Sir, if you'd lost service, you would have been compensated. Since you weren't compensated, you never lost service," she said, triumphantly.
On some level, I admired her creative logic, but on another level, I wanted to bash my head against a telephone pole, for I was deep in the trenches of Qwest customer service.
It began months before, when a friend tried to call me but received a disconnect message. I didn't think much about it, but then I started hearing the story from lots of people.
The first few customer-service representatives (CSRs) either hung up on me or told me that the problem I described was impossible. Finally, I got someone who feigned interest and took lots of information. I spoke with her for about an hour, and I specifically asked if all this info was now on record. "Oh, yes." Later, I found out there was no record at all.
The next CSR, upping the ante, asked for the names, numbers and phone companies of all parties who tried to call me but couldn't get through. When I expressed how unreasonable that request was, he hung up on me.
After a few more blood-boiling calls (including one with a CSR who demanded to know the phone company I used years ago in Maine), I finally got a technician to come out. He didn't know what the problem was, but promised to call me the next day. He didn't.
Fifty or so calls into this month-long odd-yssey, someone had enough empathy (or apathy?) to give me "a different 1-800 number," a secret one. When I called, a woman answered with a brusque, "Hello," followed by, "How did you get this number?!" Irritated, she put me on hold for 20 minutes before hanging up. I called the secret number back and, in a flash of genius, calmly said, "You know, I'm writing about all this for a local paper."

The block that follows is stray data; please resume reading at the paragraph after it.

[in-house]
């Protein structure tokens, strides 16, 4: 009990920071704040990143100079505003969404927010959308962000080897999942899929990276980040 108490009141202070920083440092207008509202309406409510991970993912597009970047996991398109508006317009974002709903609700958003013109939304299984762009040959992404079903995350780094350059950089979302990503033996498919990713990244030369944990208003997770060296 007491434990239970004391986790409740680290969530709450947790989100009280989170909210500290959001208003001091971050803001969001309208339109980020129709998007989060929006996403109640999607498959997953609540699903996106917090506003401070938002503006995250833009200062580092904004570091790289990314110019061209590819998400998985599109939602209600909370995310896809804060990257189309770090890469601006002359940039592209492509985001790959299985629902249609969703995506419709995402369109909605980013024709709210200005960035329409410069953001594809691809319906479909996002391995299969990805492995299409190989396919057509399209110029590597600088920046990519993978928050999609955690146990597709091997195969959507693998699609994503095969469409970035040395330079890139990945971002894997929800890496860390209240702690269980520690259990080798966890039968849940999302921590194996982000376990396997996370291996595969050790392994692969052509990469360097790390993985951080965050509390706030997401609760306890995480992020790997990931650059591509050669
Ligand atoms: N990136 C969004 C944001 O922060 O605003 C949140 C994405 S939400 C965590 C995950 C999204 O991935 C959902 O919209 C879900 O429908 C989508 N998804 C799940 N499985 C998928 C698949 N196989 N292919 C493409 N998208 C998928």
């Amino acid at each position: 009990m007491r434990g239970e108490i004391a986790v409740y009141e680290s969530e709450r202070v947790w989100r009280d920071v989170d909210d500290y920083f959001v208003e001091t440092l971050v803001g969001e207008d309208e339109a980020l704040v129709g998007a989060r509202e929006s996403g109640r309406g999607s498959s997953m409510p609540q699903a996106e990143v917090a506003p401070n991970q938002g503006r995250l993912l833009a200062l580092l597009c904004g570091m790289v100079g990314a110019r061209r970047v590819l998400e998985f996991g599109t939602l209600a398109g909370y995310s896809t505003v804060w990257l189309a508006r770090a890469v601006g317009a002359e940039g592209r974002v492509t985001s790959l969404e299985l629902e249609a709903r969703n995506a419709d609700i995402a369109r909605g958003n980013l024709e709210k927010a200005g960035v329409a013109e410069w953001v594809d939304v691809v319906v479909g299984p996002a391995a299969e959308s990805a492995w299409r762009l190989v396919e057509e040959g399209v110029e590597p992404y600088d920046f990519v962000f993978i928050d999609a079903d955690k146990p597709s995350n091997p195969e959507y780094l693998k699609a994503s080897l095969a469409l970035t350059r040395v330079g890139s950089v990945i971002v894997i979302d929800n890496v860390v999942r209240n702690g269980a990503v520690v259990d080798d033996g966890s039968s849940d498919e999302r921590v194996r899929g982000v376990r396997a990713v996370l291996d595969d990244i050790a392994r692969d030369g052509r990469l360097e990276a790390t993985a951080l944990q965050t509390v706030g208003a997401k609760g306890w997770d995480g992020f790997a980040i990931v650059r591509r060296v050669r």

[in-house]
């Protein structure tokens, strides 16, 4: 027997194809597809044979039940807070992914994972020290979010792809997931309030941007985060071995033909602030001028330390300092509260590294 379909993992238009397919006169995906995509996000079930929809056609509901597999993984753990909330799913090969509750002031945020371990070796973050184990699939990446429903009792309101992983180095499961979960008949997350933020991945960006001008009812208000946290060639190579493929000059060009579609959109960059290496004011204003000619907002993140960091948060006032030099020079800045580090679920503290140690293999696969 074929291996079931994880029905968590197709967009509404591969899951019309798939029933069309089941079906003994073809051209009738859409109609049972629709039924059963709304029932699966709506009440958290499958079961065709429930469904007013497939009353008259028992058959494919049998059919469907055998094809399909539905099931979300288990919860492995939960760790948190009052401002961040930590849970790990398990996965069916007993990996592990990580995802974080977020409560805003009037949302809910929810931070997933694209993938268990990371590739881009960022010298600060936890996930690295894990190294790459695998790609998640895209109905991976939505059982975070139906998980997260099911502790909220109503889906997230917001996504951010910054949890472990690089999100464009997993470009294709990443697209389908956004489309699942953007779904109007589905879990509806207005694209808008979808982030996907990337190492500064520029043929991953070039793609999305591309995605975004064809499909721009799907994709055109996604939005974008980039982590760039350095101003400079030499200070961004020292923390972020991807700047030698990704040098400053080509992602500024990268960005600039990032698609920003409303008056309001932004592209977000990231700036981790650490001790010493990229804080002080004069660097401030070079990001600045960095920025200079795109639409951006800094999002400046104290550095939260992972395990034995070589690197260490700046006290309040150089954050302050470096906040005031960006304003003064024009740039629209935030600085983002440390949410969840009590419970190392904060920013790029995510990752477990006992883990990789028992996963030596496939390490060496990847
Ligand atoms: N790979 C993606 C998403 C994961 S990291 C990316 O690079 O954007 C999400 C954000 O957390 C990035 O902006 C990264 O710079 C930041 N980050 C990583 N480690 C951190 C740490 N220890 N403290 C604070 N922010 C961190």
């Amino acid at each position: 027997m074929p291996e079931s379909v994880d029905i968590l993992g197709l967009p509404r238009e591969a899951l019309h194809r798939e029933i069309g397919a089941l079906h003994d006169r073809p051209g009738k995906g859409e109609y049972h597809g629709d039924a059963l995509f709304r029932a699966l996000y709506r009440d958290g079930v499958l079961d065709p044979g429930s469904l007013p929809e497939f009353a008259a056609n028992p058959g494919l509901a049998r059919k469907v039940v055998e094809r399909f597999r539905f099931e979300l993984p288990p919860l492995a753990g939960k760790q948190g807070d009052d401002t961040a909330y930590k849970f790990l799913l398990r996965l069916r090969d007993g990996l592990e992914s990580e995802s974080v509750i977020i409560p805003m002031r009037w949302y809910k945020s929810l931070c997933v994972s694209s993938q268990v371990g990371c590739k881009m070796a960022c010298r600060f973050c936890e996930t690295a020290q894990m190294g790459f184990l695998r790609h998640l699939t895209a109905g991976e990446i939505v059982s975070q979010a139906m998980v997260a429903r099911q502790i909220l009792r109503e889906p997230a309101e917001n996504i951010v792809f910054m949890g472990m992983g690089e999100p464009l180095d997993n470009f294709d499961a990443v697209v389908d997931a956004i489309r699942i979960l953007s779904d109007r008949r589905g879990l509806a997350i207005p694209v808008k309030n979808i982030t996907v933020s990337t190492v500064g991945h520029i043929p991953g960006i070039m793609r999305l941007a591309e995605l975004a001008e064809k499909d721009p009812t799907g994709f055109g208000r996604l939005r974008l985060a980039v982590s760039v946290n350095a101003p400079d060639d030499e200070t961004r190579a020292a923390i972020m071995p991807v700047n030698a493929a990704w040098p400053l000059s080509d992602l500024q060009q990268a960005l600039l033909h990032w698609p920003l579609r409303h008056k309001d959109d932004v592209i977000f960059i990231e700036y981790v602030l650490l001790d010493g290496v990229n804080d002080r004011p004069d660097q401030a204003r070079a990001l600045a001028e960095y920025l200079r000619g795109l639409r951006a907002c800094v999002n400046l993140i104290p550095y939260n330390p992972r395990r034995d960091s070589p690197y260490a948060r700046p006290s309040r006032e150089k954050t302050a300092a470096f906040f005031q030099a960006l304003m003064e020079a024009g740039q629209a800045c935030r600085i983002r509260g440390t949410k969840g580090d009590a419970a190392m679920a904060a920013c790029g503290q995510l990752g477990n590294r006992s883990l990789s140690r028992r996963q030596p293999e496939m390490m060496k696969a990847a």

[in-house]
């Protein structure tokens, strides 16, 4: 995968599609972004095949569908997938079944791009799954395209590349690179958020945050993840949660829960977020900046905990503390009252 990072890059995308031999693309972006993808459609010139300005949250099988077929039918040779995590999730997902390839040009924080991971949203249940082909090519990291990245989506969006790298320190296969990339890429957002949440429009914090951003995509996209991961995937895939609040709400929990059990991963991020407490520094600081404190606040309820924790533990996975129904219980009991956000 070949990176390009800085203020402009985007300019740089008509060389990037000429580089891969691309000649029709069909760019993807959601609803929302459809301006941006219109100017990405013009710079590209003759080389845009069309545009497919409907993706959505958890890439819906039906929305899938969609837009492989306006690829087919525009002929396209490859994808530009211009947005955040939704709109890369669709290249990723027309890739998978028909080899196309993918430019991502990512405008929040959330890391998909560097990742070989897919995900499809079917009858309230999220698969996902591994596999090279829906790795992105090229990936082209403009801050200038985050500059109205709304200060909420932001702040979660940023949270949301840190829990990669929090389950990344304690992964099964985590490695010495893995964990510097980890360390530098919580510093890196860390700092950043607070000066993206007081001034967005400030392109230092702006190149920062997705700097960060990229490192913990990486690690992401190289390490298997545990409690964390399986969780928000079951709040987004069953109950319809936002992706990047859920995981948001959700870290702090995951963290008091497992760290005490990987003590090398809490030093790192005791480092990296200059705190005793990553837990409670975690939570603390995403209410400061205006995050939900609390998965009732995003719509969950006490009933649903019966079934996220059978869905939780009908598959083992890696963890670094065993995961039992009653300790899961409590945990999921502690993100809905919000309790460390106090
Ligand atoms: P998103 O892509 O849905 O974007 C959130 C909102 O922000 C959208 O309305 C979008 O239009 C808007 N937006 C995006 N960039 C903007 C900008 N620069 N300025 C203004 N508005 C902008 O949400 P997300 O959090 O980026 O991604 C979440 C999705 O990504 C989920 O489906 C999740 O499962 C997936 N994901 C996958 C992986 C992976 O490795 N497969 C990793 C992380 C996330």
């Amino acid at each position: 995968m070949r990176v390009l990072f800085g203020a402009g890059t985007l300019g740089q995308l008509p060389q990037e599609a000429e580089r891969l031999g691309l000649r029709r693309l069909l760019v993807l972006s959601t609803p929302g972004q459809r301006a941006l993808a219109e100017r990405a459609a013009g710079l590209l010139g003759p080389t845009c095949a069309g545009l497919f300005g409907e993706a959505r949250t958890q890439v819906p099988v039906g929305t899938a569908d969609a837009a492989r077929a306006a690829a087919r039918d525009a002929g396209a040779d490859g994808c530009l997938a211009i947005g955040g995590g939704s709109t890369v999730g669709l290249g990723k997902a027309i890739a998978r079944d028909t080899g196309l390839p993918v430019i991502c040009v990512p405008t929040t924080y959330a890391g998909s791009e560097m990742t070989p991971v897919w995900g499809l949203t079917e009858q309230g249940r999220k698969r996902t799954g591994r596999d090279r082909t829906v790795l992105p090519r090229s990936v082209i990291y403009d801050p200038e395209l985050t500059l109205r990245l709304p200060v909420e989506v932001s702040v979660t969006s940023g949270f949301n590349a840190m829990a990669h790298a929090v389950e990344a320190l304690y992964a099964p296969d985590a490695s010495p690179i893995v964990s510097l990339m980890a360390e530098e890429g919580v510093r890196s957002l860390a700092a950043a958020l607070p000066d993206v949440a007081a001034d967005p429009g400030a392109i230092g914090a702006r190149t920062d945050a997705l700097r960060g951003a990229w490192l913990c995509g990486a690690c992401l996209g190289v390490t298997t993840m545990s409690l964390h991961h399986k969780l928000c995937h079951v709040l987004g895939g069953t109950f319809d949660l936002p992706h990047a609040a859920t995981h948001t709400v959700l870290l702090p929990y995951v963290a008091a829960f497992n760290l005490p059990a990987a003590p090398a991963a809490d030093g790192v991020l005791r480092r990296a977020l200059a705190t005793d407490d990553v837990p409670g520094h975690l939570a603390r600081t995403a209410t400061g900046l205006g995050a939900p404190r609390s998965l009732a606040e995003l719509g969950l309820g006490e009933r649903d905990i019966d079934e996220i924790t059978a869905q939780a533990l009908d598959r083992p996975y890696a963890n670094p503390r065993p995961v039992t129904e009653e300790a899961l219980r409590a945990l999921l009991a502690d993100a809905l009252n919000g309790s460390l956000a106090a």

Poof! It was fixed in 24 hours. I wasn't actually writing a story. Well, not at that point.
Recently, I picked up my phone: no dial tone. I go to work and call my home number: busy signal. Hmm? After work, I call Qwest from a downtown payphone. I feed info to the nice robot. He cheerfully says, "Just a minute," and then disconnects me. I pop more quarters in and work my way up to a human who says, "They probably turned off your service; I'll call over there and see if they'll reinstate it." Then he hangs up on me.
I drive to a different pay phone, this one outside of a seedy bar. I land "Sherry," who informs me that I'm not the primary contact (my wife is), so she ain't telling me anything—but she'll take my credit-card number. Strange. Without notice, dumps me onto "Carl," who's pissed from the start: "You're not the primary, so we can't tell you anything. She already told you that!"
"But I pay the phone bill, and I always call about ..."
"What did I tell you already!? I'm hanging up on you, sir! I'm hanging up on you, sir!" I plead to speak with someone else, and Carl kicks me to "Steve" in Idaho.
I get the feeling Steve's a rookie; he implies that he knows this is a prank call, but he'll play along. Steve tells me that there's nothing wrong with my line. Then, "Wait, no, there's something wrong! I'll take your payment, no, wait! I'll do a test; hold on." He doesn't hang up on me, but he doesn't come back, either. "Tara" does.
Tara is bewildering. I'm never exactly sure what she's saying: "There is no problem with your line would you like to speak with repairs to fix the problem?" she says. "Are you calling from the phone that has or has not been disconnected?"
I need a drink.
A few drinks later, a yet another Qwest rep says, "It's a short. There's a short in your line, somewhere. We're sending someone out, tomorrow." Hey, maybe we're getting somewhere!
The Qwest technician arrives between the hours of 3 and 7 p.m. He comes in and out a couple of times and soon calls me from an undisclosed location. Awesome; the phone is working again! Using said phone, I happily pay my monthly Qwest bill.
The next morning, my phone is dead.
I thought about Robert DeNiro in Brazil ... then I switched phone companies.
David Kish is a Tucson-based writer and cartoonist (hoopleville.com) who endorses no telecommunications company in particular.